What Burns is trying to do here is explore the breakdown of society under the imminent threat of an alien invasion, with no emergency services or law enforcement available (we are never told what has happened to all the police). It’s a not dissimilar approach to something like The Zombie Diaries or The Eschatrilogy, showing that the biggest threat when civilisation breaks down is not the cause of the breakdown - whether that is ETs or the undead or whatever - but other people and their own over-riding, short-term aims of self-preservation. And in all fairness, UFO does this pretty well, although you can see why a punter suckered into buying this on the strength of a poster or trailer which promises intergalactic mayhem might be disappointed.
Truth be told, the last act does contain a fair amount of intergalactic mayhem as little fighter spaceships whizz around and blast things but this is not enough for those expecting Independence Day 2 while at the same time being an unwanted intrusion for those of us enjoying the dynamics of the surviving group, which grows to include a teenage girl (Emma Buckley) and a couple of squaddies (Andrew Shim: Dead Man’s Shoes, Fungus the Bogeyman; and Peter Barrett: Jack Falls). Relationships change, building on clues and hints and subtexts from the earlier, quieter part of the film. Characters kill, characters die, characters are revealed to be more or less than we (and other characters) thought. This is all good stuff.
Characterisation is UFO’s big strength: a combination of a good script, solid direction and sincere performances from all involved. So it’s a shame that so much of the third act is devoted to things blowing up, even though the blowing-up stuff is also very well directed. I can see that there needed to be a certain amount of blowing-up stuff to bring the situation to a crisis point but it does rather dominate proceedings and distracts from the character stuff. What I can’t see as necessary are the other third-act ideas suddenly thrown into the mix about one of our original quintet and the teenage girl, which relate to the aliens themselves and suddenly turn our small band of ordinary Joes into significant elements of the alien invasion.
This is too little, too late. If UFO had been a big Hollywood blockbuster, this out-of-nowhere subplot would have been the main story. If the film had the courage of its convictions (as Monsters did, for example) it wouldn’t have been necessary at all. It adds nothing to the film except some climactic unresolved confusion over what precisely is going on.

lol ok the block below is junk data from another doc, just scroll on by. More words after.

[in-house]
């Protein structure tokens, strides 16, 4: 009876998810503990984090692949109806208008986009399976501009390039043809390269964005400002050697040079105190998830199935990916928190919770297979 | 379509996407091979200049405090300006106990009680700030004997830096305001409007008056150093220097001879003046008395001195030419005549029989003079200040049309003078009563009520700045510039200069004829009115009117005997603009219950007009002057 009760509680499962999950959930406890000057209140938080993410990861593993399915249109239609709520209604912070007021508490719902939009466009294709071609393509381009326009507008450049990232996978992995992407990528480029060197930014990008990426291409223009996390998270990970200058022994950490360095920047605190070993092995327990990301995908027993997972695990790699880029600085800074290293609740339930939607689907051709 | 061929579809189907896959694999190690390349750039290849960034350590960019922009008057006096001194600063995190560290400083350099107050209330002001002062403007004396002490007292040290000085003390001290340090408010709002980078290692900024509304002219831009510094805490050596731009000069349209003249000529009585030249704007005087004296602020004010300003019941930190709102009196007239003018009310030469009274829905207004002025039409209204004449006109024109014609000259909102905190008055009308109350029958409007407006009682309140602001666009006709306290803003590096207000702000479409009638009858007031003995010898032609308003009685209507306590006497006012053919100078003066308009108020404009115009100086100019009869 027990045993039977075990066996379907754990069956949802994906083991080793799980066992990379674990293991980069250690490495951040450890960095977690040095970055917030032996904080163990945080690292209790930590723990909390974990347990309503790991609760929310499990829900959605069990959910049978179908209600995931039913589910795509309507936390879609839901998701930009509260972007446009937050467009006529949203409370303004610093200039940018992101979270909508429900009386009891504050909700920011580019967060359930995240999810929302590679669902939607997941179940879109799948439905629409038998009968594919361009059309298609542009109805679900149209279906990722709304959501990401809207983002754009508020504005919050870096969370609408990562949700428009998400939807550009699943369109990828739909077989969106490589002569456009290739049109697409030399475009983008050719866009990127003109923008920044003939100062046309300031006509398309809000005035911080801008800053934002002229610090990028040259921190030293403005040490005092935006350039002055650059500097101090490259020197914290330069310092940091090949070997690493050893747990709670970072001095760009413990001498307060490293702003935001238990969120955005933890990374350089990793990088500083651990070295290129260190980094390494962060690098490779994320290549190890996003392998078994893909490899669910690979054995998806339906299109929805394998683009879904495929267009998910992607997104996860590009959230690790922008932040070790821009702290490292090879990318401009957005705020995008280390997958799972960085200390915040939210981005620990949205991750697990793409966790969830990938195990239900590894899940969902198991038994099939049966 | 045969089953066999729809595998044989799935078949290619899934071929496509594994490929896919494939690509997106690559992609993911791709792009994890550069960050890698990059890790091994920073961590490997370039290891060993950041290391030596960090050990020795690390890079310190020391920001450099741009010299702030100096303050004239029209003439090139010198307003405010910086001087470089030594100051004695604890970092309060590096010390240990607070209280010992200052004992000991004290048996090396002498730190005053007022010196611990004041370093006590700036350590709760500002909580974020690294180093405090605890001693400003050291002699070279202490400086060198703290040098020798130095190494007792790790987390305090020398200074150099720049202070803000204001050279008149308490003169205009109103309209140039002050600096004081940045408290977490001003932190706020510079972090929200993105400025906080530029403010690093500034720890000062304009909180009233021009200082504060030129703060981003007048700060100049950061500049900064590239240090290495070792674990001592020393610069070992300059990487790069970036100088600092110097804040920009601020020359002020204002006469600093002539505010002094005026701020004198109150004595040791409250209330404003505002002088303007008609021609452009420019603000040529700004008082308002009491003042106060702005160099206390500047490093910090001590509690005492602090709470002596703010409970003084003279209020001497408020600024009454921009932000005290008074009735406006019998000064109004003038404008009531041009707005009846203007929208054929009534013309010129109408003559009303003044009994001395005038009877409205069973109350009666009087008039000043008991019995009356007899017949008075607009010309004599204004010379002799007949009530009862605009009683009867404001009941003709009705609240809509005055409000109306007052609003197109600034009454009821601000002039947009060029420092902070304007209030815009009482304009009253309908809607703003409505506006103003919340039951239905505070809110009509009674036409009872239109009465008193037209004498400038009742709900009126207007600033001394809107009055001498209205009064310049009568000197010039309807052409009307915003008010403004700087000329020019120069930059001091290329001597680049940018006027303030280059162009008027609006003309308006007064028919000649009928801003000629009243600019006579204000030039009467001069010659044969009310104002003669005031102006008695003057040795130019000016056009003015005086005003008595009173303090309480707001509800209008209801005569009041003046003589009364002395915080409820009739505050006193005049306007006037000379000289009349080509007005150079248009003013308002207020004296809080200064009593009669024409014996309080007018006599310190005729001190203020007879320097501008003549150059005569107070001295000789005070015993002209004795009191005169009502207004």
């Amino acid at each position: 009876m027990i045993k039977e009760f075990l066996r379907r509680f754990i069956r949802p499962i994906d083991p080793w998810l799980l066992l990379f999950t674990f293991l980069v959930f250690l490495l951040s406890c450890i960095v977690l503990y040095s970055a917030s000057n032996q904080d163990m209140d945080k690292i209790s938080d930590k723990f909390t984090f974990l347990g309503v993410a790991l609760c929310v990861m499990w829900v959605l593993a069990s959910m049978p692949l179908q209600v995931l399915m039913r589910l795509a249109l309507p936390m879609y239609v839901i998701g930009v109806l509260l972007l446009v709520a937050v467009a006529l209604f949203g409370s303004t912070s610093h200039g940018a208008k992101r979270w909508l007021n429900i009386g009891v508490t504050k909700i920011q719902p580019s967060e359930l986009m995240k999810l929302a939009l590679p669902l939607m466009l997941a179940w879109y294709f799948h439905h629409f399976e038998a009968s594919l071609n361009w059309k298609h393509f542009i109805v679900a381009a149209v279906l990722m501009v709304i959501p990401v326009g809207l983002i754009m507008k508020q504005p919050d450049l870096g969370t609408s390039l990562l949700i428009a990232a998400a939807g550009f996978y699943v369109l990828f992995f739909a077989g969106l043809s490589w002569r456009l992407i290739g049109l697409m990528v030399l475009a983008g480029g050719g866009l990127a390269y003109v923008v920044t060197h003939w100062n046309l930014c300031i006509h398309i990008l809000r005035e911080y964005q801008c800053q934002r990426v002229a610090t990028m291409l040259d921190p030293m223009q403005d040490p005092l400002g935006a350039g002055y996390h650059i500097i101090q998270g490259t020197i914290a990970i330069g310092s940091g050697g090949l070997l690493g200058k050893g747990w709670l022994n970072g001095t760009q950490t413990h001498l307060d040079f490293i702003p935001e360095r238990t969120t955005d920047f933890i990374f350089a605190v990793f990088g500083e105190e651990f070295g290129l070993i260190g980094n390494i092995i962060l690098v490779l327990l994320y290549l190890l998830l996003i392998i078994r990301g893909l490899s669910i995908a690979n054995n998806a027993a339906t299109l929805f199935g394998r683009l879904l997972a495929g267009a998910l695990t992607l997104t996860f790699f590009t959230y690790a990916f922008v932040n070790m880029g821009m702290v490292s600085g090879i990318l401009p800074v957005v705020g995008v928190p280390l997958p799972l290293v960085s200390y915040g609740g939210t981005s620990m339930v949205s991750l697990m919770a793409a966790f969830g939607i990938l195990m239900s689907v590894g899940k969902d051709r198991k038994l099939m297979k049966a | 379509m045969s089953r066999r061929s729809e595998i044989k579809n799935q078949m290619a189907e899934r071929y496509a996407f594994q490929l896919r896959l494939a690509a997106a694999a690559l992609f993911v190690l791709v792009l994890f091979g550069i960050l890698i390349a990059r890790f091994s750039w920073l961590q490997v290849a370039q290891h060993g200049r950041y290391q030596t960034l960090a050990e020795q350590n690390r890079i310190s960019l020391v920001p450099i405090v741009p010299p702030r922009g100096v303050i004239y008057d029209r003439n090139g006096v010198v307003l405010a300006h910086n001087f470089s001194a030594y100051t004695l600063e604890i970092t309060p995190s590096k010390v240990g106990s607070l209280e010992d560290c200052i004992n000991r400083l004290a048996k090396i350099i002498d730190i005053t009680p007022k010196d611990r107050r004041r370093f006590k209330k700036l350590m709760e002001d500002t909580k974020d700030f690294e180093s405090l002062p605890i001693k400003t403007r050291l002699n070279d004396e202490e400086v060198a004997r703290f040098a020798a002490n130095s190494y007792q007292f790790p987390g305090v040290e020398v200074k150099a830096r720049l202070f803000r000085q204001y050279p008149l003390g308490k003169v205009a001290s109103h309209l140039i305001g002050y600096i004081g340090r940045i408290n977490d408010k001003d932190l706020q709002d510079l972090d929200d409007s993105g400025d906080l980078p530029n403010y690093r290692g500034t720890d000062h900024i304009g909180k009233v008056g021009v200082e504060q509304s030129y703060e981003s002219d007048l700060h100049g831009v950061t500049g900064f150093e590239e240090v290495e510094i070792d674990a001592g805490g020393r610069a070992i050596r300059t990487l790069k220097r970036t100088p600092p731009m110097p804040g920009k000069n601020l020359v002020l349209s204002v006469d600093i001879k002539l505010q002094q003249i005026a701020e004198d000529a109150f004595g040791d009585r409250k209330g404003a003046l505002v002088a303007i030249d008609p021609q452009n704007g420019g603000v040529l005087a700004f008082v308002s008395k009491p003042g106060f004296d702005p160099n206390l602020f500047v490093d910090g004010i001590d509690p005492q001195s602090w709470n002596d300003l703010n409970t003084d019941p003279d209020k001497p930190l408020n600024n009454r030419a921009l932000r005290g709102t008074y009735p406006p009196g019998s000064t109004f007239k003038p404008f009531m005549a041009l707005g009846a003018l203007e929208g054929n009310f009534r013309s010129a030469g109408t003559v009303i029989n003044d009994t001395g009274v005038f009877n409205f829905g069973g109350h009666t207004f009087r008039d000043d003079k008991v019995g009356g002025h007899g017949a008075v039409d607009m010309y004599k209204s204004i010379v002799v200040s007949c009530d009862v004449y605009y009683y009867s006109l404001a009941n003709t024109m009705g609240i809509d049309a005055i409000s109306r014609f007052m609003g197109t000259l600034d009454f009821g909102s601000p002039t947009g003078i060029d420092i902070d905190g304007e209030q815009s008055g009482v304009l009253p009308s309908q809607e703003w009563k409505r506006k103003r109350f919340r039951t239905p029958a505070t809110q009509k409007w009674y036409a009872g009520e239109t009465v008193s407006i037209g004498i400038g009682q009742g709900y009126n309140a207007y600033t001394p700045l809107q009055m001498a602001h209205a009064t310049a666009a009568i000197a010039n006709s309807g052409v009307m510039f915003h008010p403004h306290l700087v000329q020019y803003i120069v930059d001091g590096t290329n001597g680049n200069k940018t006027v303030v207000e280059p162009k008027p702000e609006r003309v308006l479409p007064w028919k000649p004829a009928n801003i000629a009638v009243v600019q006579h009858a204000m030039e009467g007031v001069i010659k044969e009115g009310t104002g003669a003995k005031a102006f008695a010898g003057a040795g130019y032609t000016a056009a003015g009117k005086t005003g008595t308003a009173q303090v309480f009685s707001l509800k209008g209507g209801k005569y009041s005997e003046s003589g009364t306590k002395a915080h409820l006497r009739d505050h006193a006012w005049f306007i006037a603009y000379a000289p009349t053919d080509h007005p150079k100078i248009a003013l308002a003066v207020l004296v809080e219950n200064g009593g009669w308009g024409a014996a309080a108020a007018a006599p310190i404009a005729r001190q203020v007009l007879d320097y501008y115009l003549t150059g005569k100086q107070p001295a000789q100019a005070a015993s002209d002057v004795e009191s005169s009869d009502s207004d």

While I’m at it, there was also no need for the confusing splash-panel prologue which is in fact two unconnected scenes from later in the film, something which only becomes apparent much, much later when the scenes finally arrive, after the audience have spent an hour and a half wondering “This is all well and good but what was that first bit before the nightclub scenes all about?” Maybe this was another imposition of the distributors.
Also extraneous to anything except the marketing are Bianca Bree’s daddy, the Muscles from Brussels himself, making his first appearance in a British genre movie, and Sir Sean Pertwee, making his eightieth or so (and rounding out the triptych of acting dynasties on show here). Pertwee plays a mad tramp with mystic sigils marked on his face in biro, who mutters warnings. He pops up a few times proclaiming “24:36! 24:36!” which later turns out to have significance although we never find out the meaning of that significance. Unfortunately, it sounds like he’s just fantasising about Gina Lollobrigida or Jane Russell, endlessly repeating: “36-24-36...”
And JCVD? His character is called George and the gang decide they have to go see him because he will be able to help them but I’m damned if I could work out who George is or why he matters. Van Damme pops up occasionally in little solo scenes so short they are almost interstitial and it looks for all the world like he came over for a day and shot all his stuff in the corner of one room. Later, when the gang arrive at George’s house, they converse with him in this same room, shot-reverse-shot, and it is made even more obvious that he was filmed separately from the other actors and the conversation has been created in the edit suite.
So it’s a bit of a shock when we do finally see the other cast in the same shot as Van Damme and realise he was in the same room as them after all. Very odd.